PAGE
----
The REIT’s long-time CEO, Ed Sonshine, has also been one of the few willing to call it like it is. He’s argued that while it’s possible to put lipstick on a pig – meaning a 50-year-old apartment building – it’s still a pig. “When you’ve got 50 years of cooking in a building, the walls smell," he said in an interview with The Globe earlier this year. “And you can’t replace anything, because then you have to kick people out."

Yet even if every new investment dollar flowed into rental construction, it would still take years to fix the demand-supply imbalance. Simply getting the necessary approvals to start building can be maddening for developers.

Mr. Waters, the Minto CEO, says it took his company six years to get the necessary sign-offs for one new Toronto development. A full year went by getting permission to cut down six non-native trees that Minto had promised to replant. “This is in a city that has [a] housing affordability crisis," he said.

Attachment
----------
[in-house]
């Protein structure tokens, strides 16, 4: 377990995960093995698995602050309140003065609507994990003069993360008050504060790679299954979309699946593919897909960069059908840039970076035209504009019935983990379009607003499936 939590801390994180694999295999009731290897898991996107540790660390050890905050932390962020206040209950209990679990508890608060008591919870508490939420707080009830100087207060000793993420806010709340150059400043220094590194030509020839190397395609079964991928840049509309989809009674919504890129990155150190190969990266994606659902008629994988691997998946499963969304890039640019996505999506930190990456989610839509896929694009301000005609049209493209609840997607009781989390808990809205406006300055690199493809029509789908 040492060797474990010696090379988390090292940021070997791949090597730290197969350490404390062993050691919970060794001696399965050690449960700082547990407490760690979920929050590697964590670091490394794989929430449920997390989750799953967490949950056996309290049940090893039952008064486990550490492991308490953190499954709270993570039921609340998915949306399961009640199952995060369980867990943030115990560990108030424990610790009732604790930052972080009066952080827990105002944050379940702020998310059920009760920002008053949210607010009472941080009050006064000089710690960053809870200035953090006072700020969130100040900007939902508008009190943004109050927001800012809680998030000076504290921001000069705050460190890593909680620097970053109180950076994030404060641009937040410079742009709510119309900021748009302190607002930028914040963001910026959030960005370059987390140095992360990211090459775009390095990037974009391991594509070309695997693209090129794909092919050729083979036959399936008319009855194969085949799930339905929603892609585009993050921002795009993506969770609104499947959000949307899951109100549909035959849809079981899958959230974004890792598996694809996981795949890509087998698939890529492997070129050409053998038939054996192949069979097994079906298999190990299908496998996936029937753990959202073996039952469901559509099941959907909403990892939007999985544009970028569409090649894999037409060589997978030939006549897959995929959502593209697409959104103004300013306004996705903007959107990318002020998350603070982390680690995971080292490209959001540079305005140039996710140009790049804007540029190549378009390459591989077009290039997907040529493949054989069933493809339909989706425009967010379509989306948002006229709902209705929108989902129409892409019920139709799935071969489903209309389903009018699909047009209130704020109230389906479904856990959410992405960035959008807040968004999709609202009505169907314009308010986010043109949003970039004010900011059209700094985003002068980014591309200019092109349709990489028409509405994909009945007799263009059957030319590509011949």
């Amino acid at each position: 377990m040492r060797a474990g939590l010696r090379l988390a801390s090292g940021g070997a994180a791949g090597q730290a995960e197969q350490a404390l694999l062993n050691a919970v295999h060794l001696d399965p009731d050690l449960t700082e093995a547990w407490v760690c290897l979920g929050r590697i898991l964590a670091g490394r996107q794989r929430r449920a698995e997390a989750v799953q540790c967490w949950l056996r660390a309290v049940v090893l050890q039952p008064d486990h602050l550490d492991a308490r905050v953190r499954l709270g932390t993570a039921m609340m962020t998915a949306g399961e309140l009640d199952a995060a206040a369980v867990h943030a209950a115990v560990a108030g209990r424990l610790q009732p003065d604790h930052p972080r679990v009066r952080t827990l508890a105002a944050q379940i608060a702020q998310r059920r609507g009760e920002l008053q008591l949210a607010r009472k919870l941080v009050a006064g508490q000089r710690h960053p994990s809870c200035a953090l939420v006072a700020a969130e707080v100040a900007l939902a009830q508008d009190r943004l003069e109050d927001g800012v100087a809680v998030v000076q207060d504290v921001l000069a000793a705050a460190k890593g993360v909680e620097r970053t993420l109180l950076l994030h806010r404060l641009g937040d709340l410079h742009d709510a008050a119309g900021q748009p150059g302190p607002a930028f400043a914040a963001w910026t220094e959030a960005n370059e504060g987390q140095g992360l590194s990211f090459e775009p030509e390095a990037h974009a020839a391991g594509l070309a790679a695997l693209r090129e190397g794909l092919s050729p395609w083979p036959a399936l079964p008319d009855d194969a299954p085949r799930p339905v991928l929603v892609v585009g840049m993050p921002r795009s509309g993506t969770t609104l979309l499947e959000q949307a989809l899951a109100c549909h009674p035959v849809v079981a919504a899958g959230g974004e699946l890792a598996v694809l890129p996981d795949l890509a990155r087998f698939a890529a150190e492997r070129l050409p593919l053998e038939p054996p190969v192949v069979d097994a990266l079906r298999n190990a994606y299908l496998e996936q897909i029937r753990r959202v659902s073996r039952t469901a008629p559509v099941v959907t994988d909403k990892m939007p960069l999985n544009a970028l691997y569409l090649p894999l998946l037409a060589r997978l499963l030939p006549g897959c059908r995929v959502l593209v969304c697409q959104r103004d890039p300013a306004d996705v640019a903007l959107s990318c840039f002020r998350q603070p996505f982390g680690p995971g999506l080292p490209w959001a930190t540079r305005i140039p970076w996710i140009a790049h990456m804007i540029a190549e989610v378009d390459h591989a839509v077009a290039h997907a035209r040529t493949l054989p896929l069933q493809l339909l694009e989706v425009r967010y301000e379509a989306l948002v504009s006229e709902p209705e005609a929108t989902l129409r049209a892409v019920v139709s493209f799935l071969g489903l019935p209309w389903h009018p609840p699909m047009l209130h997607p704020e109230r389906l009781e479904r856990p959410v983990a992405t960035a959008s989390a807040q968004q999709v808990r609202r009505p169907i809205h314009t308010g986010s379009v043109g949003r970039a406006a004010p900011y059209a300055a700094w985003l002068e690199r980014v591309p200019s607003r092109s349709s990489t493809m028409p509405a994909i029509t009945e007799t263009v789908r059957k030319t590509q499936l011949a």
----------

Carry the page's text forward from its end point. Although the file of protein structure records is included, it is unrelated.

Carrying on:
Such delays are common in Vancouver, too. “It’s almost as if we need a housing czar," said Mr. Goodman, the commercial realtor. If a project is sitting in limbo for more than a year, perhaps a heavy hand should intervene to escort it through the bureaucracy.

But then there are local residents, who also put up roadblocks. In Vancouver, residents routinely complain about potential shadows from new towers, or partial blockages of their view of the water or mountains, sending developers back to the drawing board. “The NIMBYism is at a level that is so astonishing," Mr. Goodman said.


Given the rental market’s current trajectory – soaring demand and stifled supply – the short-term outlook is turbulent.